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Jean-Gabriel Pageau deceptively successful for the Ottawa Senators

In the midst of Mike Hoffman’s meteoric rise, Bobby Ryan regaining his Anaheim Ducks form and Erik Karlsson being…well, Erik Karlsson, local sparkplug Jean-Gabriel Pageau has quietly enjoyed a stellar 2015/16 season with the Ottawa Senators.

Placed comfortably on the third line – a role in which he and linemates Curtis Lazar and Erik Condra had tremendous success as Ottawa’s energy unit in 2014/15 – Pageau is once again thriving. His stat line alone (seven goals, 10 points) won’t blow anyone away, but those numbers put him on pace for 20 goals and 29 points, which would be career highs in each category.

More important than how often he scores is when he finds the back of the net: Three of his seven goals have either given the Sens the lead or won the game. More importantly – especially for boisterous Sens fans who enjoy mocking the signature olé, olé, olé chants that regularly emanate from the Bell Centre – two of his goals have come against the Montreal Canadiens.

Pageau’s true impact, however, is felt beyond what appears in the goal and assist columns. This being only his second full regular season in the NHL, Pageau has already endeared himself to the hometown crowd for his hard-nosed, grinding style and his work on the penalty kill (oh, and there’s that playoff hat-trick against the Habs three seasons ago).

Pageau has been a regular on the penalty kill this season, leading all Ottawa forwards in shorthanded ice-time with 60:06. The combination of his speed and scoring ability, along with the excessive amount of time he spends killing penalties, has paid huge dividends as Pageau leads the NHL in shorthanded goals, scoring four of them.

Ottawa Senators forward Jean-Gabriel Pageau scores his second goal of the game, including a shorthanded marker, against the Dallas Stars in late November. (LM Otero/AP Photo)
Ottawa Senators forward Jean-Gabriel Pageau scores his second goal of the game, including a shorthanded marker, against the Dallas Stars in late November. (LM Otero/AP Photo)

His physicality, as mentioned, is another of Pageau’s enviable qualities. Standing just 5’10” and weighing only 180 lbs., Pageau by no means sports the typical build of a bruising forward. But his lack of size hasn’t deterred Pageau from playing a physical game as he has landed 54 hits, which put him fourth on the Sens.

That Pageau has been able to enjoy the kind of success he has in 2015/16 – or at least avoid disaster – is remarkable for a few reasons. To begin with, he starts nearly three quarters of his shifts (73 per cent, worst on the team) outside the offensive zone, which puts him at a disadvantage from the outset – but would be even worse if not for his strength in the faceoff dot.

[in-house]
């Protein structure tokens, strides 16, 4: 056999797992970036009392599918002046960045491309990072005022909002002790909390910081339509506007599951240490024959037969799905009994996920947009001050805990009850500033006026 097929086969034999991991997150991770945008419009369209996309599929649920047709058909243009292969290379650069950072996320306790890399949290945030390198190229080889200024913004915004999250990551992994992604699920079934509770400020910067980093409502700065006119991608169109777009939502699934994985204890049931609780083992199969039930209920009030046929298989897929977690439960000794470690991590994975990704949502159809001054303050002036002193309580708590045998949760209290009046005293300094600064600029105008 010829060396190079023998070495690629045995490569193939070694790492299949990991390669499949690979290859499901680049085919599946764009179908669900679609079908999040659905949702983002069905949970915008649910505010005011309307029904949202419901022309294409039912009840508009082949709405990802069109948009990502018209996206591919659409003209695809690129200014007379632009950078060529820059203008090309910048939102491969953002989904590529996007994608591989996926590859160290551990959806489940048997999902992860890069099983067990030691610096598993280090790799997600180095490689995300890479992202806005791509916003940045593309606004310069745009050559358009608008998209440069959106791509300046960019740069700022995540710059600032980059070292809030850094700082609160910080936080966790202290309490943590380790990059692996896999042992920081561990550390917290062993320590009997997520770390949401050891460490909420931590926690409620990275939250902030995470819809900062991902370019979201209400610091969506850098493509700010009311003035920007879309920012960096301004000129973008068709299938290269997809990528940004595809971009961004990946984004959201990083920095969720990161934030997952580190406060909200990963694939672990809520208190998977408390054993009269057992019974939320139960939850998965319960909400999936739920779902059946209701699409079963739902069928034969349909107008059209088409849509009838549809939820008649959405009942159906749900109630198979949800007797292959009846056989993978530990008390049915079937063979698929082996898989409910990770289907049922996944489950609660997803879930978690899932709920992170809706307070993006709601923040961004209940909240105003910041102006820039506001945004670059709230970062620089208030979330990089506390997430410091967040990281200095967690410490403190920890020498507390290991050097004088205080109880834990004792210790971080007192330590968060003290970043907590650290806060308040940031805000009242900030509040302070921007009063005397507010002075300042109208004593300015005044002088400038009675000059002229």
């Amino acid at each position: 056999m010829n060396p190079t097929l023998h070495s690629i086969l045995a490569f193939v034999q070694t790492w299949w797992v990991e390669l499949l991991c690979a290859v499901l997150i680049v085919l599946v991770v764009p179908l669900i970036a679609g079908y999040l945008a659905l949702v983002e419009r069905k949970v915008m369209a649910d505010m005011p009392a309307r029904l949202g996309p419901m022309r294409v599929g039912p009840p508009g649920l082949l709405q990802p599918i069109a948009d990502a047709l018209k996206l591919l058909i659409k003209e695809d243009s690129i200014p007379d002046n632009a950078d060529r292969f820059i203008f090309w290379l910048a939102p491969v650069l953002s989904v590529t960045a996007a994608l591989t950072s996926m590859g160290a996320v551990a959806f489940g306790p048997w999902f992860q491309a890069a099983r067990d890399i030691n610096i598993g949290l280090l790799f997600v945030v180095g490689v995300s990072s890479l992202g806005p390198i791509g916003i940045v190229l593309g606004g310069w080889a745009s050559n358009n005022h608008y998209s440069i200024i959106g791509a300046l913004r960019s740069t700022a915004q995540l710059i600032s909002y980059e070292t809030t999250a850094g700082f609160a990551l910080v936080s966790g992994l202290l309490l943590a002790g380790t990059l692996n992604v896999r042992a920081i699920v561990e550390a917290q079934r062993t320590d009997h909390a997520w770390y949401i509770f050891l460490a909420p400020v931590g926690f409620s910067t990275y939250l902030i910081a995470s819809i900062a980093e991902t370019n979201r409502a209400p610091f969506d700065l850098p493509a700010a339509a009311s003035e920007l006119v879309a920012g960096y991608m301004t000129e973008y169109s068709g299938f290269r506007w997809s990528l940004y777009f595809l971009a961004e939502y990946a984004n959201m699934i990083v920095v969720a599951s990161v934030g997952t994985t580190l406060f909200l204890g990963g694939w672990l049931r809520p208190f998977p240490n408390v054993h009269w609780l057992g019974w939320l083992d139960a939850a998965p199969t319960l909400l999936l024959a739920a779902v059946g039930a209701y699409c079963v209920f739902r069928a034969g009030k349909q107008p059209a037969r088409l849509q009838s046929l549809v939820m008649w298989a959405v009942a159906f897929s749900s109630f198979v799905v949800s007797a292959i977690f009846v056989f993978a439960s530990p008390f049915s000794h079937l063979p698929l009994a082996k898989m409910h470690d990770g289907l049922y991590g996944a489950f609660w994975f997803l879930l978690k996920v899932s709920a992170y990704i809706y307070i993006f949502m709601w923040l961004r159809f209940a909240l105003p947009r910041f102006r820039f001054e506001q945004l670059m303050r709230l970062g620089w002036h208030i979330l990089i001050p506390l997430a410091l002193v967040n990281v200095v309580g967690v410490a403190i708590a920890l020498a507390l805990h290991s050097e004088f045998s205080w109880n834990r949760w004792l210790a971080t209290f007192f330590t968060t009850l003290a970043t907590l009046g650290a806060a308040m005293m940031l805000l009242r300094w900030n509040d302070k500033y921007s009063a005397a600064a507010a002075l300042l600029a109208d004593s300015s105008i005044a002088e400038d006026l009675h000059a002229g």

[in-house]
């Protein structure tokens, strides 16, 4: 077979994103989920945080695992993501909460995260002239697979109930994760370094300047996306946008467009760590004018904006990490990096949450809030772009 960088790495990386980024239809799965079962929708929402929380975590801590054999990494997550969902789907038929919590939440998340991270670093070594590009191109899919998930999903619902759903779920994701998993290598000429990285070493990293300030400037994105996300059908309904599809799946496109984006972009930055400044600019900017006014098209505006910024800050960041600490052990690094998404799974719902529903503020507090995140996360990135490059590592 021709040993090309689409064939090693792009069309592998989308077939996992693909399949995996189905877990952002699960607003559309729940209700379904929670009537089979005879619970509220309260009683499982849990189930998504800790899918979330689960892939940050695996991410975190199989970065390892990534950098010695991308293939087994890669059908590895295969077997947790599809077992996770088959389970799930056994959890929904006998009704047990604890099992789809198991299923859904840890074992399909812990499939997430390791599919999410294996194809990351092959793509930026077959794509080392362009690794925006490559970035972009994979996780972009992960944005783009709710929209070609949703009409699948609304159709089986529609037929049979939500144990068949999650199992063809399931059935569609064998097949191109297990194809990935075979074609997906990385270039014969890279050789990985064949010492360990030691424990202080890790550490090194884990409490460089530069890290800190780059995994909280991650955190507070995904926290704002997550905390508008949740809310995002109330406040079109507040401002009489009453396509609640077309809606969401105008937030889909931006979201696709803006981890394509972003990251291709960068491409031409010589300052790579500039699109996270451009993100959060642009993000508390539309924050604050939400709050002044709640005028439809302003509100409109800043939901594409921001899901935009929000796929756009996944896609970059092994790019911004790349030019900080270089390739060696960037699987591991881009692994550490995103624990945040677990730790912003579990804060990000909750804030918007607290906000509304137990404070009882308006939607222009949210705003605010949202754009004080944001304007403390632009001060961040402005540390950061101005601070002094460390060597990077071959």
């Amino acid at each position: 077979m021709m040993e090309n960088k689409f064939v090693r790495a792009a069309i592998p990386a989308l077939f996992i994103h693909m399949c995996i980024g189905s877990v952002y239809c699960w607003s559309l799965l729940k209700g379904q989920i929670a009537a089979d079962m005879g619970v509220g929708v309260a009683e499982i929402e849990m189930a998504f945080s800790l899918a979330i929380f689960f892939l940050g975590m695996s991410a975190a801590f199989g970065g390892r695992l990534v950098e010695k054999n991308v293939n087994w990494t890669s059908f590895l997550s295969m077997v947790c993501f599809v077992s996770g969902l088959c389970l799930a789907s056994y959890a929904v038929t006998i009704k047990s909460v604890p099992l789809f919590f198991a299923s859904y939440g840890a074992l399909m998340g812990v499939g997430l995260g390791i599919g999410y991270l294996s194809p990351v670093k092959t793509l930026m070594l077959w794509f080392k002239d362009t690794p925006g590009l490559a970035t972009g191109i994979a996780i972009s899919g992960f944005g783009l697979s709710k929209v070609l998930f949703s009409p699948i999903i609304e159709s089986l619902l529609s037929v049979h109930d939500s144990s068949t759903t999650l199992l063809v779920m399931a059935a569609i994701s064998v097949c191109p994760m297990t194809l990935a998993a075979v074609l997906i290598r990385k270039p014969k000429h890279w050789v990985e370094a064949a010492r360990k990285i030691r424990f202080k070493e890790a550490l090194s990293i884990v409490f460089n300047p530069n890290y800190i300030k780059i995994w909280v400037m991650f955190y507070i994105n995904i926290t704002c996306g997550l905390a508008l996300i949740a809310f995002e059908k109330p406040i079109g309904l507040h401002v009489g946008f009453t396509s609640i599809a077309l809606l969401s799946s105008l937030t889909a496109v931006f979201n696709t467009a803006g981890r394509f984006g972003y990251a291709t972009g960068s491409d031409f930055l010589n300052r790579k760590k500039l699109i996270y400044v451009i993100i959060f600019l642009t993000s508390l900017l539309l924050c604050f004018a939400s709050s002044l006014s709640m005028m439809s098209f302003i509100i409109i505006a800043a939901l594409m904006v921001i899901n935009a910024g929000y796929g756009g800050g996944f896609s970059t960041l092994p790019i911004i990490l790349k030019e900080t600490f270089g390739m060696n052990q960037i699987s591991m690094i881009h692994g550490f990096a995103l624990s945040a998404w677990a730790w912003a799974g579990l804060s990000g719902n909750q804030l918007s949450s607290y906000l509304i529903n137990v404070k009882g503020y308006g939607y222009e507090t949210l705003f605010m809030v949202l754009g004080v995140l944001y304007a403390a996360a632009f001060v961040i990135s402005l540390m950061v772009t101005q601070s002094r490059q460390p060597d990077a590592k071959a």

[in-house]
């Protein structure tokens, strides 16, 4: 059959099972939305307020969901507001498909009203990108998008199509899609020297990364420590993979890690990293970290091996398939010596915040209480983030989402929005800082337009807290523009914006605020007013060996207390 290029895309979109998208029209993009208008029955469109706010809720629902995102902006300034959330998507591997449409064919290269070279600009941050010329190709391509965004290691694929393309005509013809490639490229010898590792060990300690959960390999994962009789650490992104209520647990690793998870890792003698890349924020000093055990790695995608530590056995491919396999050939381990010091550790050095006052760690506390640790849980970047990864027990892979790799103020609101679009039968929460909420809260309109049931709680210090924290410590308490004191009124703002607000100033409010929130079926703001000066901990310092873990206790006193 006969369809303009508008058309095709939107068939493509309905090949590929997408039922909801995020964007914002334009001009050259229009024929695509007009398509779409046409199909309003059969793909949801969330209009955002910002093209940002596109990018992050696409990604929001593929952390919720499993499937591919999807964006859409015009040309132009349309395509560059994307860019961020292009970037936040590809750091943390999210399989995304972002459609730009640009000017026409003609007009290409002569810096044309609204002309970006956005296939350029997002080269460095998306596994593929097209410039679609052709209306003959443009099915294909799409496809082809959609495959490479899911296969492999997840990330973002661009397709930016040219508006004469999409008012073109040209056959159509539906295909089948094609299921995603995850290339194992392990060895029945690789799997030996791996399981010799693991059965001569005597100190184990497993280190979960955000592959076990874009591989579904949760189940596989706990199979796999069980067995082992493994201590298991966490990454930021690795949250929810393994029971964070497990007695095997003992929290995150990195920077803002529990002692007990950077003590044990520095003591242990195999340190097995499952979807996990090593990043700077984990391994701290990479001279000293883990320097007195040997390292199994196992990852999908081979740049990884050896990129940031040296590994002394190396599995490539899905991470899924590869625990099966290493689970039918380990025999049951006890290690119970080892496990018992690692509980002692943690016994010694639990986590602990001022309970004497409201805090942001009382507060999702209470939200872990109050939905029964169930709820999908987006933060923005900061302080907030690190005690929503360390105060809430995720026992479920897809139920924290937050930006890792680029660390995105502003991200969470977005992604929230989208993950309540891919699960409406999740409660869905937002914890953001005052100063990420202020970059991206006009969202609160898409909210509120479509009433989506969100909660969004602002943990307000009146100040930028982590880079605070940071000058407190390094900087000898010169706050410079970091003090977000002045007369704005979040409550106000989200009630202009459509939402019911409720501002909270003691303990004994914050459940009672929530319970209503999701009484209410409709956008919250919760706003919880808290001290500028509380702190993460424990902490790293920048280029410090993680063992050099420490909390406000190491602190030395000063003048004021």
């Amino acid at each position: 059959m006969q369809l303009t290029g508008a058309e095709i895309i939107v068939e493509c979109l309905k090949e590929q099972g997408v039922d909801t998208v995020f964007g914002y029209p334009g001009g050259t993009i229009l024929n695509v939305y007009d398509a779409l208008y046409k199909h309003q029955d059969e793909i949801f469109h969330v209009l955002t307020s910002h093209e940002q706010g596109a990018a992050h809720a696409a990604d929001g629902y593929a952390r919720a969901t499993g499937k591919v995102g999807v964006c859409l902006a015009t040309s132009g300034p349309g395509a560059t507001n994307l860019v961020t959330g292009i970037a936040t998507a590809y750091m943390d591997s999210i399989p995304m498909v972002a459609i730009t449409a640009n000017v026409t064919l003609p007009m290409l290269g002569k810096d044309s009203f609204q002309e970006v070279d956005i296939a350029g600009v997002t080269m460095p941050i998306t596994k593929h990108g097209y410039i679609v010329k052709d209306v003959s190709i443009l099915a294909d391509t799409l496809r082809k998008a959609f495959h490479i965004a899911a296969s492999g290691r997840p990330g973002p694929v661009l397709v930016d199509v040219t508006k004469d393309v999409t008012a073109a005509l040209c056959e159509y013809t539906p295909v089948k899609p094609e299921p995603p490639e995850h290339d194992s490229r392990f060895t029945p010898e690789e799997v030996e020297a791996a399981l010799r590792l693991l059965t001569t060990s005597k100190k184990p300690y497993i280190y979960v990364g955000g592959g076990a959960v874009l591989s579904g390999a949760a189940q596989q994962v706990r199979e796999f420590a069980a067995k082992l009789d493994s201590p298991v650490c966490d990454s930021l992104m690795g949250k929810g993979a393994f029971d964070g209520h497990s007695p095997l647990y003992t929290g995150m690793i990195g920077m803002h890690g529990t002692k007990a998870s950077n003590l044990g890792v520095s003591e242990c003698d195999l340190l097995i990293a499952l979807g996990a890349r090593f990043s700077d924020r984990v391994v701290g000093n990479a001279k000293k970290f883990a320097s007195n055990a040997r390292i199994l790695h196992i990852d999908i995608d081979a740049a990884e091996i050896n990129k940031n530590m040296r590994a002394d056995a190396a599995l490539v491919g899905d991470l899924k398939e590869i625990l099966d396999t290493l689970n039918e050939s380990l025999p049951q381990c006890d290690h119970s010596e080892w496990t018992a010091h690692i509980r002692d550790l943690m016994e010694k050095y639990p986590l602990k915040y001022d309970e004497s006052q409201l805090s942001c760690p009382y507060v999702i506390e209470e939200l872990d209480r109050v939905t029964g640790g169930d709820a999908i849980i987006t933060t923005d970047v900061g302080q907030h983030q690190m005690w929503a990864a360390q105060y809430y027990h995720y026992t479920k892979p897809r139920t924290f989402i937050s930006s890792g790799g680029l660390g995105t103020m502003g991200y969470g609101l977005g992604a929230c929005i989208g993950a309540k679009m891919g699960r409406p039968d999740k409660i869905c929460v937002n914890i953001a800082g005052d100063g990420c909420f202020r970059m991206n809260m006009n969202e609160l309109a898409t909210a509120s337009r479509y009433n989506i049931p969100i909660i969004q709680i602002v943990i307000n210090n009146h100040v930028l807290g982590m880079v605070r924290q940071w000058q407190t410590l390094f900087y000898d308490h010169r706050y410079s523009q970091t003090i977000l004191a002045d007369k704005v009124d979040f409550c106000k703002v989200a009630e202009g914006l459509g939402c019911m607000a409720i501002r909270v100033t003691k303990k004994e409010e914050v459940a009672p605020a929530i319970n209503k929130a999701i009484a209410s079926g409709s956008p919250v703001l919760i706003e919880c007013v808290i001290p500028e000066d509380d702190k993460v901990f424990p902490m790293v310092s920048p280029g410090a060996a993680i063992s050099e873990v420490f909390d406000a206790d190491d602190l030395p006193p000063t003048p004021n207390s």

His quality of competition rating (a figure that evaluates the success of opponents based on their average relative plus minus) provides more insight into just how valuable he is to the Sens. His QoC rating of 0.083 is second highest on the team behind Lazar and suggests he is relied on heavily by Dave Cameron to shut down some of the opposition’s best players on a nightly basis.

His quality of teammates figure (roughly the same as QoC, but looking instead at who someone plays with rather than against) is perhaps most astonishing. Sitting at -0.221, only Milan Michalek has a worse QoT rating on the team. Essentially, Pageau is tasked with containing the opposition while contending with linemates who, statistically speaking, can’t keep up.

Despite this and other factors being stacked against him, Pageau’s play hasn’t suffered. Some critics would like to see more offence from him, but as long as he can continue to be effective on the PK, torment the opposition and win faceoffs with regularity, his role needs no adjustment.

*QoC, QoT and zone start stats courtesy of behindthenet.ca

Andrew DiRienzo
Andrew is a die hard sports fan who follows any and all sports. When he realized a career as an athlete wasn't in the cards he decided to venture into the world of sports writing. Born and raised in Canada's capital, Ottawa, Andrew has a journalism diploma from Algonquin College and an Honours Bachelor of Journalism degree from the University of Ottawa. In addition to covering college athletics while at Algonquin, he has also covered the Women's World Hockey Championships (2013) and junior hockey.
Andrew DiRienzo
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